A set of dishes. These are what most people call ice cream scoops – the kind with a lever. Use different sizes to measure cookie dough, meatballs, truffles, mashed potatoes and more. They are perfect when you need all the portions to be the same size. I also use mine to fill cupcake molds with exactly the same amount of batter. Depending on the quality and size, they cost around $10 or more.

Sad to see them go

Café Mare in downtown Santa Cruz Galleria is closing. Owner Jean Pierre is finally retiring and moving to Florida after 22 years of running the popular Italian restaurant. We had our last meal there on Sunday.

But don’t start crying yet. The owners of pasta bar Sugo (former employees of Café Mare) will expand to that location. Expect a soft opening soon, with full production by the end of January.

Lead testing

I mentioned recently that many dishes contain harmful amounts of lead in their glazes, especially if they are made in other countries. To check your own dishes, you can purchase test swabs. Wet one and rub it on the surface of the dish for 30 seconds. It will tell you how much lead is in the enamel. I bought 30 cotton swabs for about $10 online.

Tip of the week

For a little decadence, add some Torani or similar syrup to your coffee or hot chocolate. It’s also great in club soda. I like the sugar-free varieties.

Recipe of the week

Now that winter is knocking at the door, it’s time to make soup with real chicken broth. It is much richer than canned stock or broth. And it’s an excellent way to use up the carcass of those roasted chickens.

Chicken soup for the soul

Serves about 6


1 whole chicken carcass

3 liters of water or more

1 tablespoon of olive oil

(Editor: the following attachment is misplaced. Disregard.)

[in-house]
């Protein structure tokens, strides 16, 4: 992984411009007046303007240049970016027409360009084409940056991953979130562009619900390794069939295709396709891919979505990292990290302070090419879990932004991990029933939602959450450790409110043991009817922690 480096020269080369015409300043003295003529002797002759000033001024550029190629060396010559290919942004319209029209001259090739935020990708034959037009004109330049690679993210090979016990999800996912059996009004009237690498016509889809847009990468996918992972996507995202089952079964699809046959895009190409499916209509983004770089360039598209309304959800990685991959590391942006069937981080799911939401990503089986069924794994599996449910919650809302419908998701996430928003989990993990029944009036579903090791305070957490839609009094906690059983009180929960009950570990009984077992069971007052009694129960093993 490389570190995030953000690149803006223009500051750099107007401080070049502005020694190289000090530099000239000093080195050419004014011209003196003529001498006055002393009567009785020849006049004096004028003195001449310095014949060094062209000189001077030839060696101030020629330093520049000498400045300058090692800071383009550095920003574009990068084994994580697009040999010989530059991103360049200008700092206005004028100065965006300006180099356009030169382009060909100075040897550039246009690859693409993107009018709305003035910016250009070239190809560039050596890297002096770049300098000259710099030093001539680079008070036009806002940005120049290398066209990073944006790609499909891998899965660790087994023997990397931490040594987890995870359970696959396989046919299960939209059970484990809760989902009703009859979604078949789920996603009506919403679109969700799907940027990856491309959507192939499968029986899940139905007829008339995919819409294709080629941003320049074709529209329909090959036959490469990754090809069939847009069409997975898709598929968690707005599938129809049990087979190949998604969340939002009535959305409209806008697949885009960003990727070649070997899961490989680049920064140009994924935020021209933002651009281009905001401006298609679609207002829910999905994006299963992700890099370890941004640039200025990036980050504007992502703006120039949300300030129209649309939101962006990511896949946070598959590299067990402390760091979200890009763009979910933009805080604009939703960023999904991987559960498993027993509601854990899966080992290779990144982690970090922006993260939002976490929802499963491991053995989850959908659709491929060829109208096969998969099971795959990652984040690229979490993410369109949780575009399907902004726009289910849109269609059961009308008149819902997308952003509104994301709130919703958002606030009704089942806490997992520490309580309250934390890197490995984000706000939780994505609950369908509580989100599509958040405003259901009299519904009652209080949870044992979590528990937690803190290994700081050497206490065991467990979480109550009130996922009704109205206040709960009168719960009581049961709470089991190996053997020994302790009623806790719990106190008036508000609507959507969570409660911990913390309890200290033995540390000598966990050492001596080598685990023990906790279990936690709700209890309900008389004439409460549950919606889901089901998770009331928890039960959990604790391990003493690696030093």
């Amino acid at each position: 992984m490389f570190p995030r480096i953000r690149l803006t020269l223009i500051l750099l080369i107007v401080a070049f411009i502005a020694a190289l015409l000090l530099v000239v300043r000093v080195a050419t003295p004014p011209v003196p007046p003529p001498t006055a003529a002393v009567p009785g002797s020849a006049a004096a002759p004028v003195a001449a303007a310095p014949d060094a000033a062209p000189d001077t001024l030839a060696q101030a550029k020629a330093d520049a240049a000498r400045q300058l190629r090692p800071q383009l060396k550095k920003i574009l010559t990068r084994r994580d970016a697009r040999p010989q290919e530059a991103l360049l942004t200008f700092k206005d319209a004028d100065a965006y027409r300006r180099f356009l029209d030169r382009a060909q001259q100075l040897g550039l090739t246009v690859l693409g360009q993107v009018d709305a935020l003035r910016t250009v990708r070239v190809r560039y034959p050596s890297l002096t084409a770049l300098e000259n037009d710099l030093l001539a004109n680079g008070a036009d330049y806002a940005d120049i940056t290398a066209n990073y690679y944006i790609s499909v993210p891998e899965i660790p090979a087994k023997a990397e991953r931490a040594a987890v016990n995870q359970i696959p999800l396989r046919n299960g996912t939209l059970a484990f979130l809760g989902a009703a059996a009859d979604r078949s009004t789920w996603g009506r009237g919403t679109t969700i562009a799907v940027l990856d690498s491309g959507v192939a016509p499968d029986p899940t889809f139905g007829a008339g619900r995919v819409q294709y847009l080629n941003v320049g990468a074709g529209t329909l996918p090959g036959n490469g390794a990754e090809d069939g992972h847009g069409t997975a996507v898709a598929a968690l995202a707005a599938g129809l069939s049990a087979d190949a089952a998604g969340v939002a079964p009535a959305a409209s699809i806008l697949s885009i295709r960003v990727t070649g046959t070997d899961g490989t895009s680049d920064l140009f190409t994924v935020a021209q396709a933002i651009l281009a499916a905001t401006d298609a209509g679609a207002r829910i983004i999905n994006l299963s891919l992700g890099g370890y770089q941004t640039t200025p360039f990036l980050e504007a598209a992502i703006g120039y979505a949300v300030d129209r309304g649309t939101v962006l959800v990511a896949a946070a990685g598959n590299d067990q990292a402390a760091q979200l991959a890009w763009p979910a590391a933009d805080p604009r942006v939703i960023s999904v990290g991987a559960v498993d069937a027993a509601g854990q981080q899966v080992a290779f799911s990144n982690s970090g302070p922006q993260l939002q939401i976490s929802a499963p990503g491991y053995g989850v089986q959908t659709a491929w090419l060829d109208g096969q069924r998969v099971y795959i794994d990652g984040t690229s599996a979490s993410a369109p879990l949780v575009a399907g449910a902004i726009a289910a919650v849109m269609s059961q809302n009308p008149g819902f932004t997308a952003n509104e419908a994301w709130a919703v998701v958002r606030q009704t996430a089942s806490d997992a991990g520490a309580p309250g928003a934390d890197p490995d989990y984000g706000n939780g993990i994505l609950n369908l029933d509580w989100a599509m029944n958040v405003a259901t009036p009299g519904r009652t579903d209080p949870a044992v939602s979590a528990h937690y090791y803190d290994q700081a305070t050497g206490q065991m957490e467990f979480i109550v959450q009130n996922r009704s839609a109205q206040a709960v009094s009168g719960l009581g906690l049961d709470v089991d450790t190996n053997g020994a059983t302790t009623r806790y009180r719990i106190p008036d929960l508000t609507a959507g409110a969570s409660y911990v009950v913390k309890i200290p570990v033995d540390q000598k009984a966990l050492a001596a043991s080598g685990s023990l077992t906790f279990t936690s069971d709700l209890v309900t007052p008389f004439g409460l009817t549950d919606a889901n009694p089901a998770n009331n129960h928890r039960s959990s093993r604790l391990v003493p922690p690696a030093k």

2 yellow onions, peeled and diced

2 cups leftover minced chicken meat

4 large carrots, peeled and chopped small

3 chopped celery ribs

4 garlic cloves, peeled and chopped

OR 2 tablespoons jarred minced garlic

1 tablespoon Italian seasoning or provincial herbs

1 teaspoon of saffron

Salt and fresh ground pepper

Juice and zest of one lemon

3-4 ounces of small pasta such as stars or alphabets, or use an equal amount of pasta or spaghetti broken into 1-inch pieces.


1. Place the chicken carcass in a large soup pot. Cover with water. Place the pan over high heat on the stove. Bring to a boil, reduce heat, cover and simmer for 2-3 hours.

2. When finished, remove the carcass. Remove any meat remaining on the bones. Reserve the meat. Pour the chicken broth into a large bowl and strain through a large sieve to remove any small bones and skin. Discard them along with the rest of the carcass. Reserve the chicken broth.

3. Add oil to the bottom of the pan and heat until shimmering. Add the onion. Cook stirring until translucent, 3-4 minutes. Pour in the chicken broth and all remaining ingredients except the noodles.

4. Cook over medium heat until the carrots are soft. Add the pasta and cook for another 10 minutes.

5. Taste and adjust seasoning. If the broth becomes too oily, add more lemon juice. Serve topped with grated Parmesan cheese, if desired.